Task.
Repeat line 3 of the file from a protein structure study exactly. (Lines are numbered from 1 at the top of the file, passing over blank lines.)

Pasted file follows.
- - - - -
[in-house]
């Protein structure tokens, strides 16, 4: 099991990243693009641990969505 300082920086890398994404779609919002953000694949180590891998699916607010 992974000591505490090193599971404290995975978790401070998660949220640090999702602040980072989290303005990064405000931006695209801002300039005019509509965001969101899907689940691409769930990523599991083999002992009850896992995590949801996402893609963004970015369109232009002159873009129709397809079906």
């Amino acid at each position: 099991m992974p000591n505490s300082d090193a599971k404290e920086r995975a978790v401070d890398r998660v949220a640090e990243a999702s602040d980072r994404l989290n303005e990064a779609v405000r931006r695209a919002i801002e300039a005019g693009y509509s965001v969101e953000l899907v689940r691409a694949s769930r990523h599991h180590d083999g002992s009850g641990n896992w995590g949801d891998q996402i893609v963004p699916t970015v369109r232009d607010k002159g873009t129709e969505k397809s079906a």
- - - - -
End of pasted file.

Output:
């Amino acid at each position: 099991m992974p000591n505490s300082d090193a599971k404290e920086r995975a978790v401070d890398r998660v949220a640090e990243a999702s602040d980072r994404l989290n303005e990064a779609v405000r931006r695209a919002i801002e300039a005019g693009y509509s965001v969101e953000l899907v689940r691409a694949s769930r990523h599991h180590d083999g002992s009850g641990n896992w995590g949801d891998q996402i893609v963004p699916t970015v369109r232009d607010k002159g873009t129709e969505k397809s079906a």